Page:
Gose in Goslar

Crystal clear gose hell in Goslar
Crys­tal clear gose hell in Goslar

We’d bare­ly been in Goslar an hour before we had our first glass­es of Gose in front of us. It’s one of those leg­endary region­al styles that fas­ci­nates beer geeks – salt, corian­der and sour­ness? About as far from the bor­ing “pre­mi­um pil­sners” that are the norm in Ger­many as it is pos­si­ble to get.

We tried the big brand first, Brauhaus Goslar Gose. Lars Mar­ius had sug­gest­ed the Goslar gose was dumb­ed down and, sure enough, its only dis­tin­guish­ing fea­ture was a dis­tinct salti­ness. It wasn’t cloudy, either. Odd and pleas­ant enough, but not Earth-shat­ter­ing.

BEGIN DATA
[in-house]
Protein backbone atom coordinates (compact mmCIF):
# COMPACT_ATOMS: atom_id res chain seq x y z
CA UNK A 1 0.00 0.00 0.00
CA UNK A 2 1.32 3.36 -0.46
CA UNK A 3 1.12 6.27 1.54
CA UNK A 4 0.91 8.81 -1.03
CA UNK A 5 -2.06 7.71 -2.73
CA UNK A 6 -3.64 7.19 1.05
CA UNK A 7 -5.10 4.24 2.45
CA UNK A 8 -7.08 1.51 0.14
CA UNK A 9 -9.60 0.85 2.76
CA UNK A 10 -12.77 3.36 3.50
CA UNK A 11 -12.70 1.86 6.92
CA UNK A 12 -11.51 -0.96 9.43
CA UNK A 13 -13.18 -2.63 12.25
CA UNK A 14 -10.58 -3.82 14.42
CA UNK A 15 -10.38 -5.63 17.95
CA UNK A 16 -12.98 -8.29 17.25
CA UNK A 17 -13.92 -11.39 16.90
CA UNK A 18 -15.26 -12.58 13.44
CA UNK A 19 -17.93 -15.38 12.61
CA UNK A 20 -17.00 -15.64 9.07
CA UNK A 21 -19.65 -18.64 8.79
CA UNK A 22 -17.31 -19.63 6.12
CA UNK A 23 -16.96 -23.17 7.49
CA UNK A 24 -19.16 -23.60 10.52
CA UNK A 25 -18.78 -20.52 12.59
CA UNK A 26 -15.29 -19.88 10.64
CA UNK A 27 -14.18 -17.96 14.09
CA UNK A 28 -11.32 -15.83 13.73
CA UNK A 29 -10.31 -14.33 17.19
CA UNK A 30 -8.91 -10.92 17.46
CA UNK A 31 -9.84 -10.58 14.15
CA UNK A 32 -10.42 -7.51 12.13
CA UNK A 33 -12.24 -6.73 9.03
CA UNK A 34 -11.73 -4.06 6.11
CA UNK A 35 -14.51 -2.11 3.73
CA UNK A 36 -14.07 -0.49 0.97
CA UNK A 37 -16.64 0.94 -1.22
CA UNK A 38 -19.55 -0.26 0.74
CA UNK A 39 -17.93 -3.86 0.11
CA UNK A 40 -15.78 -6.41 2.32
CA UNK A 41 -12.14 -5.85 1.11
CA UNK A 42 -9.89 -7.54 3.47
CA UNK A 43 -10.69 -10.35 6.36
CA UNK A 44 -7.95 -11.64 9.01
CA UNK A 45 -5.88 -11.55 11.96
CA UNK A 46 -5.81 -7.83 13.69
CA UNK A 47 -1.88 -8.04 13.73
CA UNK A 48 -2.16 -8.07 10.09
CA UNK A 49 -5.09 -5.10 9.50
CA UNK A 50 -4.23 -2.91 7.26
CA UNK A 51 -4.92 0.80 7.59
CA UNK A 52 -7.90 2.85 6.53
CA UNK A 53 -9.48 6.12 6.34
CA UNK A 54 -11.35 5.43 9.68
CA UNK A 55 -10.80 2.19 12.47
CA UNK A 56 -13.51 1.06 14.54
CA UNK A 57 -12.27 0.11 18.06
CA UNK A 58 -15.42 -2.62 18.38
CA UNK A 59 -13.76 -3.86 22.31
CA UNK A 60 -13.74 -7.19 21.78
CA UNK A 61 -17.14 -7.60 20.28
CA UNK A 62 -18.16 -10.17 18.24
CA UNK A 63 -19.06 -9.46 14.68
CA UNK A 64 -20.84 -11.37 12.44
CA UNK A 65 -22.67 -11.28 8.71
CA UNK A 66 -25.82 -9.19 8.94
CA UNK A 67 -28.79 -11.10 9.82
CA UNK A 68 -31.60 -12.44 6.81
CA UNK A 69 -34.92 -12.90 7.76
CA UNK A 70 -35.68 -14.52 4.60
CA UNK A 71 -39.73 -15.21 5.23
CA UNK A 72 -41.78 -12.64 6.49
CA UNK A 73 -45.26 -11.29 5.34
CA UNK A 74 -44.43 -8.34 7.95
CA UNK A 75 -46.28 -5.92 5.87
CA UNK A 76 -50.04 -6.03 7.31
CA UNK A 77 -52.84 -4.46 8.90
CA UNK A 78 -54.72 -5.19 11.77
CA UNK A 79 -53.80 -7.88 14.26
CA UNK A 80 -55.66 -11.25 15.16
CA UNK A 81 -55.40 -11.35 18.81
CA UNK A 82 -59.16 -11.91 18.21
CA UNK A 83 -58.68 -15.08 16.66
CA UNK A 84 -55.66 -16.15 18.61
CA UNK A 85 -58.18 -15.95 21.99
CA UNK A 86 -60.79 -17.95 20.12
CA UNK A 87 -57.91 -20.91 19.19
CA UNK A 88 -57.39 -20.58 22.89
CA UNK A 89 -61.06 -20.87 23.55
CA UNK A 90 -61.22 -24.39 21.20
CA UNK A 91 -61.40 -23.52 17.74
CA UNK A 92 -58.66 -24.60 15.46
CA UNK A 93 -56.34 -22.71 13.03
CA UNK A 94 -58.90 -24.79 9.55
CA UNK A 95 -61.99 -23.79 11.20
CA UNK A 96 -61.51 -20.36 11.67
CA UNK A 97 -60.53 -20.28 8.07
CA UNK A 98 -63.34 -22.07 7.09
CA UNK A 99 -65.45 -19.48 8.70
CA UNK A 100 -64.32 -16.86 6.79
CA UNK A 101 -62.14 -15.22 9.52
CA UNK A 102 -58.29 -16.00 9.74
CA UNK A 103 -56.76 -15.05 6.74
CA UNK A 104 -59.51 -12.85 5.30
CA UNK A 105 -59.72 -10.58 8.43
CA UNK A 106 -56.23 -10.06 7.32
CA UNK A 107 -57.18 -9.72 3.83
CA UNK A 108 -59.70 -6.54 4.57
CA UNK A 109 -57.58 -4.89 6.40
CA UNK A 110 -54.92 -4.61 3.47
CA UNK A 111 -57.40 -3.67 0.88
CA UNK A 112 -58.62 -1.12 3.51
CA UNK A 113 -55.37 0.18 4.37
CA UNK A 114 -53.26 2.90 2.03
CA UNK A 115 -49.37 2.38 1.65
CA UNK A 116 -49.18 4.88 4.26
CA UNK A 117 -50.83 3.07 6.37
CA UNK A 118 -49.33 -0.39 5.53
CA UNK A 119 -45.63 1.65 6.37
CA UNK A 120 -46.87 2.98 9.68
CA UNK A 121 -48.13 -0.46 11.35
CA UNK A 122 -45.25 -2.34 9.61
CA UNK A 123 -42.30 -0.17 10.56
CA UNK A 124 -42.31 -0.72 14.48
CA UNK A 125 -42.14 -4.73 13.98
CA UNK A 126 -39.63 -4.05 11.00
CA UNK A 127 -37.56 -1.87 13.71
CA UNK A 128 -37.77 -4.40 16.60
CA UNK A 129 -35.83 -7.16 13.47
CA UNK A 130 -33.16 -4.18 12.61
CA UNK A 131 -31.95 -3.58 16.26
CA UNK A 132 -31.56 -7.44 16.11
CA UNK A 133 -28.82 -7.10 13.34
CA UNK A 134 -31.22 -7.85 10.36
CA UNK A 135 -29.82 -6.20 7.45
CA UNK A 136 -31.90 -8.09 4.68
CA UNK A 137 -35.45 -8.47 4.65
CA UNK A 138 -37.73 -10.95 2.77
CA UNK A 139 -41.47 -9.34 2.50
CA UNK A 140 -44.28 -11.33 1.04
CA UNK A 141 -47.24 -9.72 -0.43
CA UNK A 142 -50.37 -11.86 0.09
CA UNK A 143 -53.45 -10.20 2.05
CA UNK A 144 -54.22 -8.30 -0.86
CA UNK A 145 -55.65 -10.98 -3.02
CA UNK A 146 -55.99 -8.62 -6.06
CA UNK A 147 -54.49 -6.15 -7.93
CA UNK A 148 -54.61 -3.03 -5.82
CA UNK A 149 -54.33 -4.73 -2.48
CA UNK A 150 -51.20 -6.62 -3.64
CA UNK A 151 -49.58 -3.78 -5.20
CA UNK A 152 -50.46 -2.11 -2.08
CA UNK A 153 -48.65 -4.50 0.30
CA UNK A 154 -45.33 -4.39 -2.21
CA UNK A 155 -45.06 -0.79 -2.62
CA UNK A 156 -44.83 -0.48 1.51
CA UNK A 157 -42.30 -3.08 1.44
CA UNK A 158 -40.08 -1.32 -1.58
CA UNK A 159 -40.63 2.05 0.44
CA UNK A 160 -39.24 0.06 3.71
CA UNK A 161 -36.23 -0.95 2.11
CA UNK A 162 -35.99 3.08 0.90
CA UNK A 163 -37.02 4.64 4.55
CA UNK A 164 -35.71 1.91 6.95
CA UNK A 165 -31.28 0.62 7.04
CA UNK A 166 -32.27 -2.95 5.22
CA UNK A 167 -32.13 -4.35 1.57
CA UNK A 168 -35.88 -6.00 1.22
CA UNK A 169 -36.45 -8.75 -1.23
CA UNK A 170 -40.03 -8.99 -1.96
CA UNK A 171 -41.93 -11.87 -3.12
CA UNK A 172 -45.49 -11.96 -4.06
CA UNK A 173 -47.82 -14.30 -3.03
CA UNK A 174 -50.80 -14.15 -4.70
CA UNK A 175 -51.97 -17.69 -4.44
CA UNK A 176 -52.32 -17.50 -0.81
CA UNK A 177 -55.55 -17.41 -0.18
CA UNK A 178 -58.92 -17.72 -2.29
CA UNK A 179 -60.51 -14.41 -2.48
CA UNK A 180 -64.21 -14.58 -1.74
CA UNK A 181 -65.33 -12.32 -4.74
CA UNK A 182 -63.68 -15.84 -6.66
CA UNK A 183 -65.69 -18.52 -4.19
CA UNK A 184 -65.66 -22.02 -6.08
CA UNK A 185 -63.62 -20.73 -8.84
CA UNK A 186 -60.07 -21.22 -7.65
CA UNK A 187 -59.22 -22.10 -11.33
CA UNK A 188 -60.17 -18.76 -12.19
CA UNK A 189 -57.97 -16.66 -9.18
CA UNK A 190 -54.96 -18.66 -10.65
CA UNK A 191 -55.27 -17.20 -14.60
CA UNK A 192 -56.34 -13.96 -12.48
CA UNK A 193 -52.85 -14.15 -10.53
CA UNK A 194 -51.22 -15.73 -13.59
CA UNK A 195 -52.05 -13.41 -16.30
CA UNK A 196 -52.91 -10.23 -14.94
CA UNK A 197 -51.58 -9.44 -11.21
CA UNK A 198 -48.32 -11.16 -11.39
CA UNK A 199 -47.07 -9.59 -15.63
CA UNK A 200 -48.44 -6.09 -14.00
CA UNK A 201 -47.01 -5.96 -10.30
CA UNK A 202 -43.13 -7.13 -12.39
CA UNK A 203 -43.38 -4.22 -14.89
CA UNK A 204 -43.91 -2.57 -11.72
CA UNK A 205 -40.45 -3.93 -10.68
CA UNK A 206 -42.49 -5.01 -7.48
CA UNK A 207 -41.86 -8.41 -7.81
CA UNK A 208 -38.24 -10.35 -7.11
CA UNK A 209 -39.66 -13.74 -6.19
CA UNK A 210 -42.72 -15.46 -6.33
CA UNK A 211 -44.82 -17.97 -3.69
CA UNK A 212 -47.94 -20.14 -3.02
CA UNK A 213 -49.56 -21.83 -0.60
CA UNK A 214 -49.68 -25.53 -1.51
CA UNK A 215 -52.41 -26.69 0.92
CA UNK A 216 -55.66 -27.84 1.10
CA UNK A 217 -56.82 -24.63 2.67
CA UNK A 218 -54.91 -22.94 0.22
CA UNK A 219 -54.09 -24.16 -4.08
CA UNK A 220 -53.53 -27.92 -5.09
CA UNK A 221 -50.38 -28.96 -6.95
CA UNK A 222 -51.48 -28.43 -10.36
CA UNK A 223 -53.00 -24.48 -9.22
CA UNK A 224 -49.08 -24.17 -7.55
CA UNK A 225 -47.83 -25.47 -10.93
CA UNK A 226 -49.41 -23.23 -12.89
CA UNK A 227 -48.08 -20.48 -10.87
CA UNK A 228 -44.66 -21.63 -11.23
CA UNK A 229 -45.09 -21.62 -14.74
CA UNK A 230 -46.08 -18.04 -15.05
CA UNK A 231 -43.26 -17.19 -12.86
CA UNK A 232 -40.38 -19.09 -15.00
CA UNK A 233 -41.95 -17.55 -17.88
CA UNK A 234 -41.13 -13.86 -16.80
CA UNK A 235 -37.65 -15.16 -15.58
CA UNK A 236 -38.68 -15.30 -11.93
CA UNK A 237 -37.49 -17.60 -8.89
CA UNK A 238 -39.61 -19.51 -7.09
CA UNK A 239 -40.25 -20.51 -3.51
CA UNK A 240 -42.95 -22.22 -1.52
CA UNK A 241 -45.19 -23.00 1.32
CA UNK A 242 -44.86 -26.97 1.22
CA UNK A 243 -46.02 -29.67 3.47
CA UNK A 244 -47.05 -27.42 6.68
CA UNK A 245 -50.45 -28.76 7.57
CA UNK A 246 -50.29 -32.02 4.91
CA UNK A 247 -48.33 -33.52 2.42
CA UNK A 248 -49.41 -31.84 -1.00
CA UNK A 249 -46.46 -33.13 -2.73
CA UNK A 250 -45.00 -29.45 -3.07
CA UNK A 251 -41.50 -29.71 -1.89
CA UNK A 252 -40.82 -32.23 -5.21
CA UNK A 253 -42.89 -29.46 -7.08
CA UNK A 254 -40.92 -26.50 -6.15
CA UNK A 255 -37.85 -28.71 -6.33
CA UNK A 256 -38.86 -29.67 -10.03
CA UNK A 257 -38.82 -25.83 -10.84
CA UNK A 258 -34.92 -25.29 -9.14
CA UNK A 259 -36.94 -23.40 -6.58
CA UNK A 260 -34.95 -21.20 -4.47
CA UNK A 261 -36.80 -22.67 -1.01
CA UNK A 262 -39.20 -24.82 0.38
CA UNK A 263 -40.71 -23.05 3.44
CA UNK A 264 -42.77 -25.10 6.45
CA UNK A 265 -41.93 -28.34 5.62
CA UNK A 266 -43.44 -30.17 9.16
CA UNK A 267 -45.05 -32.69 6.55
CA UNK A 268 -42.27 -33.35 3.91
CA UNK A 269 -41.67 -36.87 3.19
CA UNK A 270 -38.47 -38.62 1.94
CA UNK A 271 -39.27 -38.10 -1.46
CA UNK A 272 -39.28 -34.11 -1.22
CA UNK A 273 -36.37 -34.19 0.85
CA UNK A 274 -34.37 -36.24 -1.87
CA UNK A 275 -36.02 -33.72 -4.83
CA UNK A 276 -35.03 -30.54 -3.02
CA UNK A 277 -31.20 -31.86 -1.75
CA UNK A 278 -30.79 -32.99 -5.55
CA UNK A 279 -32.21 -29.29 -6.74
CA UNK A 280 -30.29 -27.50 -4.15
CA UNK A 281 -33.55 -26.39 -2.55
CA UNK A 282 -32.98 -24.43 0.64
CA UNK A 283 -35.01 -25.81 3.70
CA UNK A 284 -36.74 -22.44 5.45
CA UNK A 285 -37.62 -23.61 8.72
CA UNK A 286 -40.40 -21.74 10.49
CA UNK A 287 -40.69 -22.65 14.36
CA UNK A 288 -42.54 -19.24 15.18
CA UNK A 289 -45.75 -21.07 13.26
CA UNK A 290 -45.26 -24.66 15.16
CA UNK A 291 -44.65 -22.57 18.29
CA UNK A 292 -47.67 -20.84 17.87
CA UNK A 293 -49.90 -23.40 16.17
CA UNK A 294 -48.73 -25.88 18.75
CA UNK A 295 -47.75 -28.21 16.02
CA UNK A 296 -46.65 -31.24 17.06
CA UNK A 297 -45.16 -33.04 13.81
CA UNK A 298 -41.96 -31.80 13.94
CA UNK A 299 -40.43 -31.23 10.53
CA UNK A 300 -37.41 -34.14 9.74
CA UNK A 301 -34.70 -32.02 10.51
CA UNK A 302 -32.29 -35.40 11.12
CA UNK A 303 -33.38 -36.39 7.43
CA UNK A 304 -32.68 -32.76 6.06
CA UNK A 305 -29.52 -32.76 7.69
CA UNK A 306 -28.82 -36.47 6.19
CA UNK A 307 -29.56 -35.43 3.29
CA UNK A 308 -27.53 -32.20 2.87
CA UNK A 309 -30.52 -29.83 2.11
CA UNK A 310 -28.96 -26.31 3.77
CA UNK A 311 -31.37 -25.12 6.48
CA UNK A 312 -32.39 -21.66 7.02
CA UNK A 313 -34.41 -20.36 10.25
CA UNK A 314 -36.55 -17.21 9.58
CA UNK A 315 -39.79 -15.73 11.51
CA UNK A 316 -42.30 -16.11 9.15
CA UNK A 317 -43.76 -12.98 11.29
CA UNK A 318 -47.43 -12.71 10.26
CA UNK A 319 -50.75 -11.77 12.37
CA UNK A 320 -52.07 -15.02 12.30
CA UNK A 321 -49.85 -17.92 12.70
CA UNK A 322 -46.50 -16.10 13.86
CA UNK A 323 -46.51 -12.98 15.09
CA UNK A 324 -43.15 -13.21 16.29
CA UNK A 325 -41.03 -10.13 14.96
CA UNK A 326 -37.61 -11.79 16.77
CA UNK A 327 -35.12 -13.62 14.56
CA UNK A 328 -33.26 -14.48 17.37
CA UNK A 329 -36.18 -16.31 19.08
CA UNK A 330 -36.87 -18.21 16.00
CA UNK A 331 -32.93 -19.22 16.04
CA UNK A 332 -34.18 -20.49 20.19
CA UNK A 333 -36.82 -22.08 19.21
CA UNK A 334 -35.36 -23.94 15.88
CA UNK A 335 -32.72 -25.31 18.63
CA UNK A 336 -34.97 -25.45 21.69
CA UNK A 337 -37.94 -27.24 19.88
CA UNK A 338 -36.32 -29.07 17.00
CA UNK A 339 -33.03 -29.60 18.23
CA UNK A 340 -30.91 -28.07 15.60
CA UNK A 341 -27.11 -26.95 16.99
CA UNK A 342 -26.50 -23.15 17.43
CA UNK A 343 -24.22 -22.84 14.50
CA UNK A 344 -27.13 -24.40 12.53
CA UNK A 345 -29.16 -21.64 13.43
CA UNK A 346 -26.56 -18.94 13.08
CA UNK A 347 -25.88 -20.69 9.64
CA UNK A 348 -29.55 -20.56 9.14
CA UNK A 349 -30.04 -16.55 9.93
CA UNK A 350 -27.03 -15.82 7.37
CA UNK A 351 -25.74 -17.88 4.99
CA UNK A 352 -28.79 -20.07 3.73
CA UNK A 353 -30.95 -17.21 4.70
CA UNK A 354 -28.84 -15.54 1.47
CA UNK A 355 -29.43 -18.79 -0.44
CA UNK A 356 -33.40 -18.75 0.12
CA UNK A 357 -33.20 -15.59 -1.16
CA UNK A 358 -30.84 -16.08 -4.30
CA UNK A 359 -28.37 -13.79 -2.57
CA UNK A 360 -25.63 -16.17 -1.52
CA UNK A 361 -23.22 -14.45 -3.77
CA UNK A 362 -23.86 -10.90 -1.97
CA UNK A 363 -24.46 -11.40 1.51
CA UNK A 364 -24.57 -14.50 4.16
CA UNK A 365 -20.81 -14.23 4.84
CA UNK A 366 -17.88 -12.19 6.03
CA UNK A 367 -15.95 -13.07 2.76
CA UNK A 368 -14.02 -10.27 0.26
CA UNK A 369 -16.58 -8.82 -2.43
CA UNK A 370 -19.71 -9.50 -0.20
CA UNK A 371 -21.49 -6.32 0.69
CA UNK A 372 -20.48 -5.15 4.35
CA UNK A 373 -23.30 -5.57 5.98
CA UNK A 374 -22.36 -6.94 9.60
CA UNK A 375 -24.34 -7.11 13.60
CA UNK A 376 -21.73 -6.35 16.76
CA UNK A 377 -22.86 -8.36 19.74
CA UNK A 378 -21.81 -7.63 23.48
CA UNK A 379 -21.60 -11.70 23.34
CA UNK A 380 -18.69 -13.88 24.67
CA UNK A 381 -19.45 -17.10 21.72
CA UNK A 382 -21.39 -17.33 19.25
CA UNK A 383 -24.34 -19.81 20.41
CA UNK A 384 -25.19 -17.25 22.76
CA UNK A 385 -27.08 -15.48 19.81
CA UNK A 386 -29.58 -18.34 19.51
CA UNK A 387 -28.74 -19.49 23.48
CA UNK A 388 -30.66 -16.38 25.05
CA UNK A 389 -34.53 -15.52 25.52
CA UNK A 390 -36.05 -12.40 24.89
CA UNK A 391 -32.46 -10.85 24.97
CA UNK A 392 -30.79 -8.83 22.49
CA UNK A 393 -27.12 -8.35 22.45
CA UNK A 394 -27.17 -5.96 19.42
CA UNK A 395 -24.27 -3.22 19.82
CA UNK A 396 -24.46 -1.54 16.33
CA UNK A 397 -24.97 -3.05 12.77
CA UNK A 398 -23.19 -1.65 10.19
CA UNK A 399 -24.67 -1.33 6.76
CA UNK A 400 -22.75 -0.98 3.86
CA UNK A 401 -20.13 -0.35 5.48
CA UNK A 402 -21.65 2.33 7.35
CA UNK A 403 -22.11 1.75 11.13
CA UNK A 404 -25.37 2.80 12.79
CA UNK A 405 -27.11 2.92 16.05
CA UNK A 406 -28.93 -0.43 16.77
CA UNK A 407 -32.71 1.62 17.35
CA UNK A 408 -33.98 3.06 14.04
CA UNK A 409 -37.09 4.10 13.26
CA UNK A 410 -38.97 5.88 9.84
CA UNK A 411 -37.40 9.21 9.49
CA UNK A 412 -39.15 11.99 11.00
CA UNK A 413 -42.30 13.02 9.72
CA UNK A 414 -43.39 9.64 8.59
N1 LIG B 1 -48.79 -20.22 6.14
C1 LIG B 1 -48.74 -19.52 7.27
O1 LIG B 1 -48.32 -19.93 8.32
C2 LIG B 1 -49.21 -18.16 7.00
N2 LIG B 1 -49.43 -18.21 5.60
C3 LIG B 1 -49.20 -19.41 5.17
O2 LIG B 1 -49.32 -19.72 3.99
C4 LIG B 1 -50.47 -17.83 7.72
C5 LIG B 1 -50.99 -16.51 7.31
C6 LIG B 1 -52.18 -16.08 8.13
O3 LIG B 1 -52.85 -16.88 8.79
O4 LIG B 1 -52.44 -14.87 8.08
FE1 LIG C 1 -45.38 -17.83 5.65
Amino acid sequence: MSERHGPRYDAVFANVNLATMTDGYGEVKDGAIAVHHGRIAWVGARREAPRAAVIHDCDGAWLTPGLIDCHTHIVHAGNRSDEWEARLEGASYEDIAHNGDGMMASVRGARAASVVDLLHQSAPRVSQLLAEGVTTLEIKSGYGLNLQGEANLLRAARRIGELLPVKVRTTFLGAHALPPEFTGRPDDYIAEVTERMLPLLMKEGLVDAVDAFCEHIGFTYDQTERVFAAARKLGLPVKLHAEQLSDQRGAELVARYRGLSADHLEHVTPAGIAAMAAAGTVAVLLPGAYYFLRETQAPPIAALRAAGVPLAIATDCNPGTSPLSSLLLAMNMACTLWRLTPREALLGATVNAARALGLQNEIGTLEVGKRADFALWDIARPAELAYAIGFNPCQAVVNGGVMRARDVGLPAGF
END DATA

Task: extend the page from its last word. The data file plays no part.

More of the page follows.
That night, we tried our sec­ond gose, about which we can find very lit­tle infor­ma­tion. It’s appar­ent­ly micro-brewed and served, as far as we can tell, only at the Worth­muehle restau­rant. It was much more inter­est­ing – a dead ringer for a Bel­gian wit, and very unlike any­thing we’d had in Ger­many before. There was a lit­tle more sour­ness, less salt and a lot more corian­der than in Brauhaus Goslar Gose.

We liked it so much, we came back for more the next night.

Lit­tle did we realise how much more inter­est­ing things were going to get when we tried the two gos­es avail­able in Leipzig. More on that in our next post. Inci­den­tal­ly, there were dark ver­sions avail­able of both the Goslar intepre­ta­tions, but they were not par­tic­u­lar­ly note­wor­thy.  They were sim­i­lar to the pale ver­sions but tast­ed a lot more like home­brew.